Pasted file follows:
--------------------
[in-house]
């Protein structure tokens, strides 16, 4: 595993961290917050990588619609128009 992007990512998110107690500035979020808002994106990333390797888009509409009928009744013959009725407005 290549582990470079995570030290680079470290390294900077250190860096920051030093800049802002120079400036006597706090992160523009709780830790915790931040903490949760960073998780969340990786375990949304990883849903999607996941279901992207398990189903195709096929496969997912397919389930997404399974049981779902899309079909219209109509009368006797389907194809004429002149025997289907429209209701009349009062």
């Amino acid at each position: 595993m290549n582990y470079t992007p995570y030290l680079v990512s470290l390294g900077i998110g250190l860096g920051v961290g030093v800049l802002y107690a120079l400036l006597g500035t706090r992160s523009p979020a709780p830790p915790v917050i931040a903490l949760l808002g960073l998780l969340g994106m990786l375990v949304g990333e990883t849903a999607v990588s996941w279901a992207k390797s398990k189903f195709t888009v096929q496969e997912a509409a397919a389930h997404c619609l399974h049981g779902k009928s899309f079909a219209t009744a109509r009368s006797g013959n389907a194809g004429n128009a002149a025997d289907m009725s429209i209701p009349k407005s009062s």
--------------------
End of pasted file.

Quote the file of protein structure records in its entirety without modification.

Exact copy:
[in-house]
């Protein structure tokens, strides 16, 4: 595993961290917050990588619609128009 992007990512998110107690500035979020808002994106990333390797888009509409009928009744013959009725407005 290549582990470079995570030290680079470290390294900077250190860096920051030093800049802002120079400036006597706090992160523009709780830790915790931040903490949760960073998780969340990786375990949304990883849903999607996941279901992207398990189903195709096929496969997912397919389930997404399974049981779902899309079909219209109509009368006797389907194809004429002149025997289907429209209701009349009062």
């Amino acid at each position: 595993m290549n582990y470079t992007p995570y030290l680079v990512s470290l390294g900077i998110g250190l860096g920051v961290g030093v800049l802002y107690a120079l400036l006597g500035t706090r992160s523009p979020a709780p830790p915790v917050i931040a903490l949760l808002g960073l998780l969340g994106m990786l375990v949304g990333e990883t849903a999607v990588s996941w279901a992207k390797s398990k189903f195709t888009v096929q496969e997912a509409a397919a389930h997404c619609l399974h049981g779902k009928s899309f079909a219209t009744a109509r009368s006797g013959n389907a194809g004429n128009a002149a025997d289907m009725s429209i209701p009349k407005s009062s």